Posted Tuesday, Nov. 29, 2011, at 8:40 AM
Andrew Ross Sorkin at Dealbook now has a more specific version of an AT&T plan to get T-Mobile's spectrum while appeasing antitrust concerns. He reports that "AT&T is knee-deep in talks with Leap Wireless, a second-tier but growing wireless player, to sell it a big piece of T-Mobile's customer accounts and some of its wireless spectrum."
To me this sounds pretty desperate since it doesn't seem to address the DOJ's main concern that combining T-Mobile's spectrum with AT&T's would create a dynamic in which there aren't enough companies with enough spectrum to provide robust competition as first-tier national wireless providers. The issue is that because only a limited quantity of spectrum is available for use, this would not only create a Verizon-AT&T duoploy, they'd be essentially insurmountable barriers to entry. Building up Leap (the name of the corporate entity that operates as Cricket) a little bit doesn't do anything to change this. What's more, even if the DOJ did sign off on this for some reason, AT&T's more serious problem is at the FCC. The FCC standard is that to approve the merger they would need to find that the merger affirmatively advances the public interest. Nothing in the FCC analysis of why the merger doesn't do that would be changed by this proposed alteration.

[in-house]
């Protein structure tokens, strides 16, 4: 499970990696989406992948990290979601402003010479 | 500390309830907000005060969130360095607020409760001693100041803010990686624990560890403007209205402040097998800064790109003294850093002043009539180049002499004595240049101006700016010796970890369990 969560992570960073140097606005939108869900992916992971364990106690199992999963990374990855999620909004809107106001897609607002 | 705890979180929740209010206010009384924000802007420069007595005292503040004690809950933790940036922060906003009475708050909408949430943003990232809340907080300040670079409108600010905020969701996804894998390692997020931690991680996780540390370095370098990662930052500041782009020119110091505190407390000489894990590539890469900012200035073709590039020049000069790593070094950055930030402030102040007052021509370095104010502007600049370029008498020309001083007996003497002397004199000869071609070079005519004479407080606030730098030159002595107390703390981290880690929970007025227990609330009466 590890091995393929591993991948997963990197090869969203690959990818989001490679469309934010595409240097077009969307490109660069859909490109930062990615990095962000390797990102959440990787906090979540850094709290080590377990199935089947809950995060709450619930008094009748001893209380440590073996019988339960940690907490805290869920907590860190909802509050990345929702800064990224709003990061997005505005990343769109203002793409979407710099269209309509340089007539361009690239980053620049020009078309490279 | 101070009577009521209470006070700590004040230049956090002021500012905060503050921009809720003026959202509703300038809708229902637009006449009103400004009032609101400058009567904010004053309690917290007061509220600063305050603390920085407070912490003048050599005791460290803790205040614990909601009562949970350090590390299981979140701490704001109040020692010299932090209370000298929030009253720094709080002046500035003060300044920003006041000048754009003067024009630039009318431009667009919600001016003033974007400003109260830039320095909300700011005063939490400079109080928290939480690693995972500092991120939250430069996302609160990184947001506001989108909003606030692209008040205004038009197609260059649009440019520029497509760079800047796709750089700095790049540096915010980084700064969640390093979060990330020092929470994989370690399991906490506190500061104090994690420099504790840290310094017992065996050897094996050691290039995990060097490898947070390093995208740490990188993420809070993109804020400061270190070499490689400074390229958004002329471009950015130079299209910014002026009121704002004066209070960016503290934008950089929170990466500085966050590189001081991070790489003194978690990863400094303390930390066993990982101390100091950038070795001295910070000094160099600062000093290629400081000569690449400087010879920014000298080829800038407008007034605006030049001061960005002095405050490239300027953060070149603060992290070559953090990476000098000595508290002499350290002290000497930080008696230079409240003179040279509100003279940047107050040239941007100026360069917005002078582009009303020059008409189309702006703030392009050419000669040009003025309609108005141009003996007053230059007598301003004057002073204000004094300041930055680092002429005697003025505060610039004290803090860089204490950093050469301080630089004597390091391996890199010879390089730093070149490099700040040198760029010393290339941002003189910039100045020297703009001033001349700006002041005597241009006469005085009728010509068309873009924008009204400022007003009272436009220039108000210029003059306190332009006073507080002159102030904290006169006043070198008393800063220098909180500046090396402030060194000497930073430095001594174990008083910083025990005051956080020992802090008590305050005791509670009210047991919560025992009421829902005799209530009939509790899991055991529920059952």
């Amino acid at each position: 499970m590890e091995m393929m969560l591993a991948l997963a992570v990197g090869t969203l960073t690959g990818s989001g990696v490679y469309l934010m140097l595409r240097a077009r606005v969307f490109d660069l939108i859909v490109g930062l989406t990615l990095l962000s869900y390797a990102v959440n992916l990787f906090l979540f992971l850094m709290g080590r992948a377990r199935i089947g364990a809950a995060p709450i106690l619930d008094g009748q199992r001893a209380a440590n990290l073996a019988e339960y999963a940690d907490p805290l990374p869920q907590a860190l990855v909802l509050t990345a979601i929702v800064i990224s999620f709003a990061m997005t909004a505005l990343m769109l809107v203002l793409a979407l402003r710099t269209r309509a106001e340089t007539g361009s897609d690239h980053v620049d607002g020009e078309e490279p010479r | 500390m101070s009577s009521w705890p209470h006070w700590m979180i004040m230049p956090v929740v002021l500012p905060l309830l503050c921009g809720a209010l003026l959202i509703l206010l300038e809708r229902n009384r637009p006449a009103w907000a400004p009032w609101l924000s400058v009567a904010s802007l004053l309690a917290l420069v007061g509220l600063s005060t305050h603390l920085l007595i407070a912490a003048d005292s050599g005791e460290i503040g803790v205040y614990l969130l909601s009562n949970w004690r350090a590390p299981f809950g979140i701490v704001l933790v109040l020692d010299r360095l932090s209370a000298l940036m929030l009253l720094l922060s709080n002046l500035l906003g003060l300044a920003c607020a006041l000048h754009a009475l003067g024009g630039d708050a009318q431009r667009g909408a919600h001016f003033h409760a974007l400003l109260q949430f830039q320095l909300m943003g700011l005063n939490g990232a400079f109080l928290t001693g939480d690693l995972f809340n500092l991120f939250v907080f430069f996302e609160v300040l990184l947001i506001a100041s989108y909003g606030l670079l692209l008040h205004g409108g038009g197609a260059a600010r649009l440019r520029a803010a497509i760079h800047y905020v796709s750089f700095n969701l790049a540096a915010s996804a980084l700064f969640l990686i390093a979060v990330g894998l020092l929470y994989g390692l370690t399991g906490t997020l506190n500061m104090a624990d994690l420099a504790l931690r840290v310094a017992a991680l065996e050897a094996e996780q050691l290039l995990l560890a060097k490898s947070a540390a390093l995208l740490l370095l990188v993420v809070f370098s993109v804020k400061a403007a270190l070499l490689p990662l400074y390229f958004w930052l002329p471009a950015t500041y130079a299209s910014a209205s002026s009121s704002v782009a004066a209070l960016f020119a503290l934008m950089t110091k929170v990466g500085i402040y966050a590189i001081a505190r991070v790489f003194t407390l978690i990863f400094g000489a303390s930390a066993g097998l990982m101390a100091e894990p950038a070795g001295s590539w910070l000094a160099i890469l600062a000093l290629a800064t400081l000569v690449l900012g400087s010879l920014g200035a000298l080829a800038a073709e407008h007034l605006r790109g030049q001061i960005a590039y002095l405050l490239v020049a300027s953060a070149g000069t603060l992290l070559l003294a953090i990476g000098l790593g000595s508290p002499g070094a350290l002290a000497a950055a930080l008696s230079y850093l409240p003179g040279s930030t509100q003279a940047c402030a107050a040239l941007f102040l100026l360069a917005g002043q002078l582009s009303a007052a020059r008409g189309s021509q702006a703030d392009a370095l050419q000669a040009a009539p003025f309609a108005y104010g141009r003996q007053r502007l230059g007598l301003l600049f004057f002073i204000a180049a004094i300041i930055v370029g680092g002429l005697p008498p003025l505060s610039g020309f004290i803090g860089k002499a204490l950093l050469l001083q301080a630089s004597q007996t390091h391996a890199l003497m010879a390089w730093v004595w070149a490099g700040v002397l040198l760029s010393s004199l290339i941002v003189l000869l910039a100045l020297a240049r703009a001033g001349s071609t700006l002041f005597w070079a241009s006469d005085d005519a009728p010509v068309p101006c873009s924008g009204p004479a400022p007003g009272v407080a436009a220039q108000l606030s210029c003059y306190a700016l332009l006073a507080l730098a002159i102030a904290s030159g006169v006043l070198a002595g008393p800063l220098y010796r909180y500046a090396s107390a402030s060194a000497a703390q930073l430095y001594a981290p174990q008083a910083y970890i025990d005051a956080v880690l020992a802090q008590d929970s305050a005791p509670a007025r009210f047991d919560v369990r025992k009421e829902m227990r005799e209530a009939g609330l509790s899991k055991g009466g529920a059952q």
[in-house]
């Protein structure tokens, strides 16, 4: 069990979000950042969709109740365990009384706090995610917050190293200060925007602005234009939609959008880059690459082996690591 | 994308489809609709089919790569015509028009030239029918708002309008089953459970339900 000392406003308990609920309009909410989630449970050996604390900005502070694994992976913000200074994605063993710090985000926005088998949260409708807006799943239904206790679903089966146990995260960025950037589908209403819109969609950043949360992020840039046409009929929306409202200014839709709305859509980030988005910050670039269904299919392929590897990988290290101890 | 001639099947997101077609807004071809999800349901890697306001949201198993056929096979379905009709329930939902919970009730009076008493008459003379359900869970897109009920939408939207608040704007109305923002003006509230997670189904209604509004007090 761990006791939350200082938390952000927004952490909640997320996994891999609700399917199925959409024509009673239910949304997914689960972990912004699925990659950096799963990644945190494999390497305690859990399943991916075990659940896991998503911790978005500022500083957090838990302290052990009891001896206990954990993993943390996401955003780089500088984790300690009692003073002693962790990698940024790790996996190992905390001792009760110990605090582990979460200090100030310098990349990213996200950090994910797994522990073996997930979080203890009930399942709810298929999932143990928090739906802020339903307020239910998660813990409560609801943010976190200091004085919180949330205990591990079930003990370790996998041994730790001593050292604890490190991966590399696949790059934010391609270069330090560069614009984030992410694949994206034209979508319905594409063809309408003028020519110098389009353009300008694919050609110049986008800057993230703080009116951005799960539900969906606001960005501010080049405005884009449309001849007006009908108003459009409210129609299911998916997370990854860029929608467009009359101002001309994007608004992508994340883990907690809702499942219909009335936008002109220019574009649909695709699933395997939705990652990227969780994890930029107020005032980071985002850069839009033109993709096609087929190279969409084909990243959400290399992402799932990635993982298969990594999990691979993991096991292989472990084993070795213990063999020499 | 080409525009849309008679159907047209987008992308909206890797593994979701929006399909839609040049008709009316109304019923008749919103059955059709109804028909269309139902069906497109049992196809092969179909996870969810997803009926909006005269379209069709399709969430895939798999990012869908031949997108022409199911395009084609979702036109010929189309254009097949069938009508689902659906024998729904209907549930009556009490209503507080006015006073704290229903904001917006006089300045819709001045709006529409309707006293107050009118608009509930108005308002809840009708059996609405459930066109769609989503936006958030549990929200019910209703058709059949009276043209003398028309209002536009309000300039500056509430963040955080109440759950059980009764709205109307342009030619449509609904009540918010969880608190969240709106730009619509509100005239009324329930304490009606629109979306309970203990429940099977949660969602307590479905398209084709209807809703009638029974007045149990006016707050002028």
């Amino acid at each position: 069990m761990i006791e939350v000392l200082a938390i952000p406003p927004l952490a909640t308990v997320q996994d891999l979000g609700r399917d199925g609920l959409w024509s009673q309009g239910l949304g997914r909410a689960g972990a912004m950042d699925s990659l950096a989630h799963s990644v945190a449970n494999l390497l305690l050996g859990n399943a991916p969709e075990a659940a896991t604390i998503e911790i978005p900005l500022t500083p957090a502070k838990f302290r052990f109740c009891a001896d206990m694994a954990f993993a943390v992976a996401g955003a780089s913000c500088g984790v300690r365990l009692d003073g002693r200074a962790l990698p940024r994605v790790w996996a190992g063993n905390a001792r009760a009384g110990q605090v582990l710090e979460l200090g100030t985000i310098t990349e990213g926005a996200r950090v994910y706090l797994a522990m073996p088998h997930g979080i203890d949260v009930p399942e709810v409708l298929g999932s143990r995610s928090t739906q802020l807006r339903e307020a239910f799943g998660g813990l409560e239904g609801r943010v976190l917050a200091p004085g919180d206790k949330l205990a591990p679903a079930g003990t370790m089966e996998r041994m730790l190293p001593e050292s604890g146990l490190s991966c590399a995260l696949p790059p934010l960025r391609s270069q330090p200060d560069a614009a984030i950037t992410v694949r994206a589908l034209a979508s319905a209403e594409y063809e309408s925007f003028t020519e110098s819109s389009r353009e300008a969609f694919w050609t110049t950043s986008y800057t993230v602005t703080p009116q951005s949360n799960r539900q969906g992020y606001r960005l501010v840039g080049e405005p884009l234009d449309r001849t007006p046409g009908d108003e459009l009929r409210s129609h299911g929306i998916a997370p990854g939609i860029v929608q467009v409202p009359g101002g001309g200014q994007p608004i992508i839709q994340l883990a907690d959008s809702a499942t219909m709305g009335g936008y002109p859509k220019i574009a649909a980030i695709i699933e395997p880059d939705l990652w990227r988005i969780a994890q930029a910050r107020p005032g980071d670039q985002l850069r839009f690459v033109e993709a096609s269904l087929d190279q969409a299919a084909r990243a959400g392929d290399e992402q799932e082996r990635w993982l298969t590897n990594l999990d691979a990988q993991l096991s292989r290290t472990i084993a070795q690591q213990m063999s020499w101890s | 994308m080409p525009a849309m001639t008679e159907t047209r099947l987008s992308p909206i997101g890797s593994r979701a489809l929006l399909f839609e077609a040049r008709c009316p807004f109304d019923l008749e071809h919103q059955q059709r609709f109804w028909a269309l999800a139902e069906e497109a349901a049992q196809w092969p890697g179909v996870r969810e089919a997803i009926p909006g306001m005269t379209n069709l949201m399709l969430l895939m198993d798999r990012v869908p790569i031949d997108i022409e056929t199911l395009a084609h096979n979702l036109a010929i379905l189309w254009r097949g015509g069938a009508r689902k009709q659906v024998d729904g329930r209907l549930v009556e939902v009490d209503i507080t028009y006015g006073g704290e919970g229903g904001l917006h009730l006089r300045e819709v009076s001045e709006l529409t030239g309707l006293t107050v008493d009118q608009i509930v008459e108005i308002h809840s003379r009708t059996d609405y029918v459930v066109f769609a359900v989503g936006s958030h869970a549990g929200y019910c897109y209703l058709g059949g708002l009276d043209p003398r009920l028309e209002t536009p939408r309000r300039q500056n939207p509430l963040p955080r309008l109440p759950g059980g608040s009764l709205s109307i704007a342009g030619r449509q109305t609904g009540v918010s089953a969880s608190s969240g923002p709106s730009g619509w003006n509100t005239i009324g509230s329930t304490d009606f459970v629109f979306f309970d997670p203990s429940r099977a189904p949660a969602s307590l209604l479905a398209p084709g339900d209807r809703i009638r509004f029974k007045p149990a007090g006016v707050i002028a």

One respect in which I disagree with Sorkin is his view that this went wrong because "AT&T clearly missed the shifting mood in Washington" including "the growing opposition to big business represented by the Occupy Wall Street movement and the tonal change, fairly or not, by President Obama." If anything I think AT&T erred by focusing too much on the politics. They had strong support for the deal from the Communications Workers of America union and then spread money around and got an array of groups ranging from the NAACP to the National Education Association to the Gay & Lesbian Alliance Against Defamation to issue statements in support of the merger. If this were a pure battle of lobbyists, AT&T would win hands down against the rather meager anti-merger coalition spearheaded by Sprint and Metro PCS. What they forgot to focus on was the actual legal process which does, in fact, remain fairly insulated from the to-and-fro of congressional politics. A fair degree of cynicism about Washington is usually warranted, but you can err by going too far with it.